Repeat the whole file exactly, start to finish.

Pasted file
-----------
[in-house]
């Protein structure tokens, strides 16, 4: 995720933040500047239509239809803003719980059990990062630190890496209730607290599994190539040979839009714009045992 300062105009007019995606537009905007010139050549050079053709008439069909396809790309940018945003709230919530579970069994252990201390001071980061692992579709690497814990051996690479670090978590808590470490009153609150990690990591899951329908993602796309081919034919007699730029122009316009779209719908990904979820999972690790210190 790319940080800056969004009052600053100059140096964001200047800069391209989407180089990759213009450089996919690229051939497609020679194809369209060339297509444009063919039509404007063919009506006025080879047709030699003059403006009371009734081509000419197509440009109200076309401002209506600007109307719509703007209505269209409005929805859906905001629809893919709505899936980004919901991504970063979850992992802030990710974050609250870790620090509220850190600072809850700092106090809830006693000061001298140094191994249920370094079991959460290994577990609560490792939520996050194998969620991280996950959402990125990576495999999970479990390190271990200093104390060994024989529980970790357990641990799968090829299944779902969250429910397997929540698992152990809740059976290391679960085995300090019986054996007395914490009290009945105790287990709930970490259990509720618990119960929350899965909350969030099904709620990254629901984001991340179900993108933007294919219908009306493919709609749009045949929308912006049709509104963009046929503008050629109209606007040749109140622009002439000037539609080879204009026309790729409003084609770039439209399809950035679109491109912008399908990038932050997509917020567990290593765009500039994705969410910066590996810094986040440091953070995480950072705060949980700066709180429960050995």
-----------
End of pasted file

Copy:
[in-house]
């Protein structure tokens, strides 16, 4: 995720933040500047239509239809803003719980059990990062630190890496209730607290599994190539040979839009714009045992 300062105009007019995606537009905007010139050549050079053709008439069909396809790309940018945003709230919530579970069994252990201390001071980061692992579709690497814990051996690479670090978590808590470490009153609150990690990591899951329908993602796309081919034919007699730029122009316009779209719908990904979820999972690790210190 790319940080800056969004009052600053100059140096964001200047800069391209989407180089990759213009450089996919690229051939497609020679194809369209060339297509444009063919039509404007063919009506006025080879047709030699003059403006009371009734081509000419197509440009109200076309401002209506600007109307719509703007209505269209409005929805859906905001629809893919709505899936980004919901991504970063979850992992802030990710974050609250870790620090509220850190600072809850700092106090809830006693000061001298140094191994249920370094079991959460290994577990609560490792939520996050194998969620991280996950959402990125990576495999999970479990390190271990200093104390060994024989529980970790357990641990799968090829299944779902969250429910397997929540698992152990809740059976290391679960085995300090019986054996007395914490009290009945105790287990709930970490259990509720618990119960929350899965909350969030099904709620990254629901984001991340179900993108933007294919219908009306493919709609749009045949929308912006049709509104963009046929503008050629109209606007040749109140622009002439000037539609080879204009026309790729409003084609770039439209399809950035679109491109912008399908990038932050997509917020567990290593765009500039994705969410910066590996810094986040440091953070995480950072705060949980700066709180429960050995």